Meanwhile, preheat the oven to 375F

Use your egg wash once again to brush the tops of the danishes.

Bake until the dough is nicely browned, about 20-30 minutes.

Allow to cool a bit before eating- and I like to top up the middle with some more jam!

And that’s that!

Spiced Honey Cake with Fresh Figs

Oh. Finally.

You know that feeling when everything might just be going a little too well? Something has to mess up and stress you out just to restore the balance of the world?

I have a had a great few weeks. Really, truly, great few weeks. My boss at the restaurant I serve at said he would like me to start doing the pastries at both his restaurants! Yes! My editor at Edible Vancouver promoted me to associate editor! Yes! It was Jordan’s birthday, we had a super fun party! Yes!

So of course my site had to go down. It had to go down when my graphic designer was hiking the volcanos of Iceland, largely out of internet range.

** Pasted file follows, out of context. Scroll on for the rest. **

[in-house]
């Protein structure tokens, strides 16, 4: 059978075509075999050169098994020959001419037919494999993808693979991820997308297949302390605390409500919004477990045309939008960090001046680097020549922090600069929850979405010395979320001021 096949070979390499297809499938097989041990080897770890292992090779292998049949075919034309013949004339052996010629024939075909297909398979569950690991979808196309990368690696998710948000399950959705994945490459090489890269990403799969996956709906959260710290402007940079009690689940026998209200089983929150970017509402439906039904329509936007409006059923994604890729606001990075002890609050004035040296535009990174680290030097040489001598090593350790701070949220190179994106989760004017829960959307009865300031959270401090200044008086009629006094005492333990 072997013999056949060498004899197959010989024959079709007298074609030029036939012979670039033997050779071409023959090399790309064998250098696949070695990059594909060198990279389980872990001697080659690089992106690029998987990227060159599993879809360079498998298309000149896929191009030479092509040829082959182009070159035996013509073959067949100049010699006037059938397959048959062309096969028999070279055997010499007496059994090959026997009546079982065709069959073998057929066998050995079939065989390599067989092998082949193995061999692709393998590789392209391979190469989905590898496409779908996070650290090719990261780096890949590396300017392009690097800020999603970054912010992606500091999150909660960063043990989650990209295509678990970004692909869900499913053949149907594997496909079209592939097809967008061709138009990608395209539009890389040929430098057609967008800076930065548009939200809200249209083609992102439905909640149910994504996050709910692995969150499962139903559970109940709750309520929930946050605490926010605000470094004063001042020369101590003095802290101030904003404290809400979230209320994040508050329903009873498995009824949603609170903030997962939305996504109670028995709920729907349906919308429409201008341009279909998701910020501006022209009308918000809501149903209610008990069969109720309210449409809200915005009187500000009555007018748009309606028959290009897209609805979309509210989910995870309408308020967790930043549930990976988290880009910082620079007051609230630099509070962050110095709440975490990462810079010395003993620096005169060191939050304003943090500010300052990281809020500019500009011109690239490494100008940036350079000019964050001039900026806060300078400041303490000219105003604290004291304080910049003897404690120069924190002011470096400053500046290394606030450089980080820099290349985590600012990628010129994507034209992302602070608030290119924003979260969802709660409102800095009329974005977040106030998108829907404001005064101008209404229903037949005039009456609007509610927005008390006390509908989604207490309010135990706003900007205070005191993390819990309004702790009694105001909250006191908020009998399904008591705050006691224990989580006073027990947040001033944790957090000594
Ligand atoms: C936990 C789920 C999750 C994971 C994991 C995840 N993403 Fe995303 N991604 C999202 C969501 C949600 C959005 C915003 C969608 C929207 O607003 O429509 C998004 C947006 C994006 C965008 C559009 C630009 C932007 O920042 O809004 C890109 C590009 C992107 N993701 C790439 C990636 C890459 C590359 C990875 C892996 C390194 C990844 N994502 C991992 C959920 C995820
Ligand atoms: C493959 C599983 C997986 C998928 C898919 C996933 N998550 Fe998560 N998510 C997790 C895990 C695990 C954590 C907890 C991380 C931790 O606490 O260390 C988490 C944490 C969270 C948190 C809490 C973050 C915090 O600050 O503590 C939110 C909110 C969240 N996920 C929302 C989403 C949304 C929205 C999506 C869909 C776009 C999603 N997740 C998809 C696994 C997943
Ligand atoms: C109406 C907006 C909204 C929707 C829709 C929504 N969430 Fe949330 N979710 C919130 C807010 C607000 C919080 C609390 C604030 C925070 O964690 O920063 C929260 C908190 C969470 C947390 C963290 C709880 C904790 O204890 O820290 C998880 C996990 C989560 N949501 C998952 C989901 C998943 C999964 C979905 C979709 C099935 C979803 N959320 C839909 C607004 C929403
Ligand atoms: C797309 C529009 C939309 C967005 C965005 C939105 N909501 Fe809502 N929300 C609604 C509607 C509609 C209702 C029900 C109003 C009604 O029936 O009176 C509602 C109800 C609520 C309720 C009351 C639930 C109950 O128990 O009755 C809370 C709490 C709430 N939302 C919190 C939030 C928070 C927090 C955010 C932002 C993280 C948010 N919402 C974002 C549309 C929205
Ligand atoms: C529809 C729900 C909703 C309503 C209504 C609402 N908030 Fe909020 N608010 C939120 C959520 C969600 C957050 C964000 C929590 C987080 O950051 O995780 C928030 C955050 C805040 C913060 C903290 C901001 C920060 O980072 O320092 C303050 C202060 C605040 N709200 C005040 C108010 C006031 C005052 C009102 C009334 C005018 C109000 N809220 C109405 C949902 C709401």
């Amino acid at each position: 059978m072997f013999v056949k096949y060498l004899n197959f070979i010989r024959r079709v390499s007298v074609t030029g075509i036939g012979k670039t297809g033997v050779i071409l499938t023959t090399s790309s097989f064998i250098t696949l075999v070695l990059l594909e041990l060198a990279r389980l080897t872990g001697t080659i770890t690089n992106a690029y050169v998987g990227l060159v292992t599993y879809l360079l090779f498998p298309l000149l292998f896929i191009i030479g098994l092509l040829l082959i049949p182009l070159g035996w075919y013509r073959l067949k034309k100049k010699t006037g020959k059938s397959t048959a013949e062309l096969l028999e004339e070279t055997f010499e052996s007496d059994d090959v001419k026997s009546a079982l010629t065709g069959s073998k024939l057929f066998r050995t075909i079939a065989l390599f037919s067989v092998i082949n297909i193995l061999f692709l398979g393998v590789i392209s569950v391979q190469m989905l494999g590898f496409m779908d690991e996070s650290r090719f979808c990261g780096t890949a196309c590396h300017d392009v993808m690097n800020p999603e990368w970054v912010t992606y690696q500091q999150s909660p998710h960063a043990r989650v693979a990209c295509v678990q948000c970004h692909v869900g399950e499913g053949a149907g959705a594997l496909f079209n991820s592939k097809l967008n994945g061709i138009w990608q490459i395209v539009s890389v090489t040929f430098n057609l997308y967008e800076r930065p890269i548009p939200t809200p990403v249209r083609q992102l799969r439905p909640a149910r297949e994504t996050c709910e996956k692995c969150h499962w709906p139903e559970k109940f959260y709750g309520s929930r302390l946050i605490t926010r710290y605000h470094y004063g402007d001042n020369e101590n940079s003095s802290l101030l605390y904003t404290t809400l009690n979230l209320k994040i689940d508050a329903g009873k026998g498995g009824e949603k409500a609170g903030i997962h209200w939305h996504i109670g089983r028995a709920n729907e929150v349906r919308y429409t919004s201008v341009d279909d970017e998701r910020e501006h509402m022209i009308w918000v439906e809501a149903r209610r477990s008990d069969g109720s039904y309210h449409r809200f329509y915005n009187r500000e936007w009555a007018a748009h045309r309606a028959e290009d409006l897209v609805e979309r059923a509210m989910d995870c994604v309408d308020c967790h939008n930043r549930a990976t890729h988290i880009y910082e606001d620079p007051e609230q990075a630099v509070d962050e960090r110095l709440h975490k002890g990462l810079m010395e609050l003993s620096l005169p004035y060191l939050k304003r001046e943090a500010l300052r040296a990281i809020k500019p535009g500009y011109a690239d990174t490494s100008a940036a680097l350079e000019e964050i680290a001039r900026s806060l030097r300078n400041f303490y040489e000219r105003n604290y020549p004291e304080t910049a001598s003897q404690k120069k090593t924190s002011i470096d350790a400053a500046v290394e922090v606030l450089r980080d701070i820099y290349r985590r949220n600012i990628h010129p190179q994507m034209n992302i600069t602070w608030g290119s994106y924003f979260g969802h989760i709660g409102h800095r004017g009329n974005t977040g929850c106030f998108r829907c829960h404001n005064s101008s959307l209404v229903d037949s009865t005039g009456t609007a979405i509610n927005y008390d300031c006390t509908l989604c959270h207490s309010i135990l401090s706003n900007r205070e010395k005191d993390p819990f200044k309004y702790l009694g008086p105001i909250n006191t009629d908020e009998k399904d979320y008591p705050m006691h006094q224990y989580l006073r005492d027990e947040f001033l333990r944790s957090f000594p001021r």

If you could see the emails I was writing to the tech support at all the different places that might be able to help, you would be amazed, and also surprised at how polite I was given how completely pushed around I was. I am Canadian I suppose.

So thanks friends, who came and checked even though there was nothing to look at for weeks, and thanks for your patience. I am so very very grateful for it.

I am also grateful for this fig cake. Because when one is mostly happy, but also deeply frusterated, the only thing I know that works, is cake.

Fresh Fig Honeyed Jewel Cake.

1 3/4 cup AP Flour

3/4 tsp Baking Powder

1/2 tsp Baking Soda

1/2 tsp Ground Cinnamon

1/2 tsp Ground Ginger

2 Eggs

1/2 cup Sugar

1/4 cup Brown Sugar

1/2 cup Honey

1/2 cup Milk

1/2 cup Vegetable Oil

1/4 cup Coarse Sugar, for sprinkling on top.

10-13 Plump Fresh Figs, cut in half

Preheat oven to 350F

Butter and flour a 9 inch Cake or tart pan.

In a standing mixer fitted with the paddle attachment cream together the oil, sugars, and honey